Tunisia’s World Cup exit was a wild ride. Denmark’s was a frustrating one.
As World Cup drama goes, it was a remarkable couple of minutes. A last stand by Tunisia. A late goal by France. A lead lost. A result overturned. And then a video review, and it all flipped back in a moment.
And none of it mattered.
Tunisia went out of the World Cup on Wednesday in the strangest of circumstances: victors over France, 1-0, when a late French equalizer was disallowed 12 minutes into second-half injury time, but already eliminated a few minutes earlier by Australia’s 1-0 victory against Denmark.
The results of those two games, played out simultaneously in stadiums only six miles apart, settled the standings in Group D: France (6 points) edged out Australia (6) on goal difference, and left Tunisia (4) and Denmark (1) packing their bags.
Australia’s moment was a rare soccer success for its men’s team: The first time it has advanced to the knockout round since 2006, which was the only previous time it survived the group stage.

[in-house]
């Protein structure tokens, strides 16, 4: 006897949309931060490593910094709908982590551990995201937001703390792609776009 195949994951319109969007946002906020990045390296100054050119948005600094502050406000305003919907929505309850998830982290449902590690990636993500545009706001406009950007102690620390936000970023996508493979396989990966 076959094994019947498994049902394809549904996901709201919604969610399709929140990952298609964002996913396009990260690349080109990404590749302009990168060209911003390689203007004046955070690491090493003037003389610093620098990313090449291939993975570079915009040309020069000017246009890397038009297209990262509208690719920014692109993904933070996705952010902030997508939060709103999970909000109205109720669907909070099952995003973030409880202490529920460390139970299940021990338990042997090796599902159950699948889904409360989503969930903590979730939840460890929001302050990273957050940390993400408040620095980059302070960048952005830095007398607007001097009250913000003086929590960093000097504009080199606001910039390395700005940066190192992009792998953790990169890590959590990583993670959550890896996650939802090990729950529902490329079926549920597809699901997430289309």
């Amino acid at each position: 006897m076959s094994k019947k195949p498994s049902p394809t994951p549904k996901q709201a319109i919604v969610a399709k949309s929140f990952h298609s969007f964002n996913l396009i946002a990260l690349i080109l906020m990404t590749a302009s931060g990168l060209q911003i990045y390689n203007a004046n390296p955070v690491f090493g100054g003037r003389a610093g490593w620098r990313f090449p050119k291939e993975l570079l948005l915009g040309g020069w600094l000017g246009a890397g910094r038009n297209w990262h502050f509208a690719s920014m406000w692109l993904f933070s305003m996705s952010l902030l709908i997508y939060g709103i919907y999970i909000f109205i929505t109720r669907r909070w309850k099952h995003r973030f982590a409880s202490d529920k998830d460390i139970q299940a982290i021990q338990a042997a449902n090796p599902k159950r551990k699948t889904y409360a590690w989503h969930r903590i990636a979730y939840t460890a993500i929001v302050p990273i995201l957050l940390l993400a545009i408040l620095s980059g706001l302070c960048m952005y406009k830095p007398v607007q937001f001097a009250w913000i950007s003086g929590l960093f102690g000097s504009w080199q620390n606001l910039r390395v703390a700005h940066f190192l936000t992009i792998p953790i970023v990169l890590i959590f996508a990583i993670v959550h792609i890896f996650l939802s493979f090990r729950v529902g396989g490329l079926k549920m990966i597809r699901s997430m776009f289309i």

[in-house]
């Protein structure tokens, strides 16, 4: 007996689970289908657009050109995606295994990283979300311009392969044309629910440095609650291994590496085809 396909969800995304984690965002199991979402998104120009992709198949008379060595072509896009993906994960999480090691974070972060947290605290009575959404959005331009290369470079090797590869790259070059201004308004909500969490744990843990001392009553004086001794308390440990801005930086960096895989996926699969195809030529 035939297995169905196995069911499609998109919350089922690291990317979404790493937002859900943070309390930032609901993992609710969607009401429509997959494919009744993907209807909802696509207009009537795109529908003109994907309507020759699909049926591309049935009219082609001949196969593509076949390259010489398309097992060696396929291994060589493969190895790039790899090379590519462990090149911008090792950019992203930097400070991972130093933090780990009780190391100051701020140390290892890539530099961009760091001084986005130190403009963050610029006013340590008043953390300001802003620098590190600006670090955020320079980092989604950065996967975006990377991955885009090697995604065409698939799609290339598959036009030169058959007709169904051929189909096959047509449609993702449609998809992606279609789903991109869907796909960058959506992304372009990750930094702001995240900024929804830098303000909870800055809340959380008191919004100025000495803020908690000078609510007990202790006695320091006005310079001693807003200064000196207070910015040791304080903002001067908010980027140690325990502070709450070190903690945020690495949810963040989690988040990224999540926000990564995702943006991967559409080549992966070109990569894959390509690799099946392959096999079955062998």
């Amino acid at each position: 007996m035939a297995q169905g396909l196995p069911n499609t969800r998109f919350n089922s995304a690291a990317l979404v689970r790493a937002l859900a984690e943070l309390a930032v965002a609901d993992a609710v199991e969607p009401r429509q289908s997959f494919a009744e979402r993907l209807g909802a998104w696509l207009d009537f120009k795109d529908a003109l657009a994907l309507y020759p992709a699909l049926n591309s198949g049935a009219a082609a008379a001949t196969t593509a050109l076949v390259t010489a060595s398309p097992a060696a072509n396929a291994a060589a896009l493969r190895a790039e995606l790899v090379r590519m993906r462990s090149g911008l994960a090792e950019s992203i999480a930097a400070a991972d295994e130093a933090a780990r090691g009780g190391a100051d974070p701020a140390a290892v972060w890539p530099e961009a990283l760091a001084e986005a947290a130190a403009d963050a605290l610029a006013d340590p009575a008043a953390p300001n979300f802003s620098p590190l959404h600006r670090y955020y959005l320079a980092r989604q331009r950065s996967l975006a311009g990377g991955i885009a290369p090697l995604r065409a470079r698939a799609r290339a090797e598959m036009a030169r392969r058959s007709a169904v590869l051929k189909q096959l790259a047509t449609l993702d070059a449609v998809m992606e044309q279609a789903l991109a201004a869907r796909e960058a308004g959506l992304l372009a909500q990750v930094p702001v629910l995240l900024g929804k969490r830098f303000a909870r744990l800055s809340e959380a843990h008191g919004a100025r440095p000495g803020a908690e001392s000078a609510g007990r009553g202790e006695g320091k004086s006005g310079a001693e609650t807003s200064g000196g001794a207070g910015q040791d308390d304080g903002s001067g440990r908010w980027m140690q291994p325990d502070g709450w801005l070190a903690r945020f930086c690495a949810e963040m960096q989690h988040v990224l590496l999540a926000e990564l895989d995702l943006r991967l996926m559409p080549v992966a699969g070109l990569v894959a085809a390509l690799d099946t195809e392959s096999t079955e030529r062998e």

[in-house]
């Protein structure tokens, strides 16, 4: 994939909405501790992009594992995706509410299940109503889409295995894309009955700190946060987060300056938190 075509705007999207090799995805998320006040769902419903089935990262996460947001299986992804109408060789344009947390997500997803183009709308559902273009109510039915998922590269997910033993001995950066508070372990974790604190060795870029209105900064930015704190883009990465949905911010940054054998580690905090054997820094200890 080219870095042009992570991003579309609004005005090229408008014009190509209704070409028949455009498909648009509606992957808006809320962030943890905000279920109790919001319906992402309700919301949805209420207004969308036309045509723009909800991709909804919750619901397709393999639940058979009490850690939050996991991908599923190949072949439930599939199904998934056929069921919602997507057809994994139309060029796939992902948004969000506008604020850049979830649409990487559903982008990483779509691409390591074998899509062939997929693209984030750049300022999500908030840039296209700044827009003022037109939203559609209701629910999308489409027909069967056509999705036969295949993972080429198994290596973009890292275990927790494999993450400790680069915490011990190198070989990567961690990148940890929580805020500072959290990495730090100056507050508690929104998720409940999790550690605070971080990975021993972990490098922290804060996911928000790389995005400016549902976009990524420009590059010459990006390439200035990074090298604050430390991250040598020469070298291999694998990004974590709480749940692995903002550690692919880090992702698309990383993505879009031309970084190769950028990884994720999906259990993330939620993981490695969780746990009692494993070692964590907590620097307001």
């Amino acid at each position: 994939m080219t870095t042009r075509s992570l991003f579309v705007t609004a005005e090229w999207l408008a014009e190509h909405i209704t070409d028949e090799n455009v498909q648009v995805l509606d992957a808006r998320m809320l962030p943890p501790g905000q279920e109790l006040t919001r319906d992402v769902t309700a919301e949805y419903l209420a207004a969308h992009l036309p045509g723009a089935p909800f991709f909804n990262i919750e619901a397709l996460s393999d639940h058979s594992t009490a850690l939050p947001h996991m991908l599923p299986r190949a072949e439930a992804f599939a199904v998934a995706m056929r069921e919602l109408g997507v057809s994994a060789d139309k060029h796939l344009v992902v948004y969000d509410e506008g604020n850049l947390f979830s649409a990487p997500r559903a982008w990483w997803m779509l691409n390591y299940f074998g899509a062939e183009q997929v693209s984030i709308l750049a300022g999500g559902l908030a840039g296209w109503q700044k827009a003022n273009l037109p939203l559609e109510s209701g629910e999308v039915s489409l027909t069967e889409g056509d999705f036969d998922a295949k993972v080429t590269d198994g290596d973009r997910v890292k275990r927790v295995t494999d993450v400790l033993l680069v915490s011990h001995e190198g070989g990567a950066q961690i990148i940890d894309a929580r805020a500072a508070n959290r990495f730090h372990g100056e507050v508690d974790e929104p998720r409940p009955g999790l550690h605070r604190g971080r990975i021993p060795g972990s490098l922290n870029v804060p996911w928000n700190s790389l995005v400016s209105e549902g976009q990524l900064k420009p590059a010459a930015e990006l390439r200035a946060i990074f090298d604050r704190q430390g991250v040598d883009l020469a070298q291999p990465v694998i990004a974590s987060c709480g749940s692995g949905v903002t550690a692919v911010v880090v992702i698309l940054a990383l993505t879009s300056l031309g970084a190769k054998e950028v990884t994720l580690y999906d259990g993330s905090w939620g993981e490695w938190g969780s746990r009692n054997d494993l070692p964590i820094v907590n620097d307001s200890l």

Its goal came in a blur: Breaking out after a Denmark attack fizzled, Mathew Leckie took a pass near the center circle, swept around a Danish defender and sent a low shot past Denmark’s diving goalkeeper, Kasper Schmeichel.
Denmark sent on one attacking option after another to chase the goals it needed to secure its way out of the group, but none of them worked. The World Cup will be remembered as a major failure for the Danes, who reached the semifinals in the 2020 European Championship but managed only a single point — from a dreary scoreless draw — through three games in Qatar.
Tunisia, meanwhile, had briefly thought it had punched its ticket to the second round on Wahbi Khazri’s slaloming goal in the 58th minute. But before its fans had finished celebrating, Leckie scored for Australia, and only a goal by the Danes could save the Tunisians. It never came.
Tunisia’s exit was confirmed when Australia’s game went final, and its disappointment was doubled minutes later when an Antoine Griezmann goal appeared to rob it of even the consolation prize of a final victory.
But after a pause and a video review, Griezmann’s goal was disallowed because he had been offside in the buildup. Suddenly the Tunisians’ lead had been restored. Their fans, crushed moments earlier by the news of their team’s World Cup exit, burst into cheers at the news that they would at least go out a winner.
It wasn’t what any of them would have wanted. But after a five-minute emotional journey in which they had been eliminated, robbed of a win and then handed it back, that prize felt like a moral victory.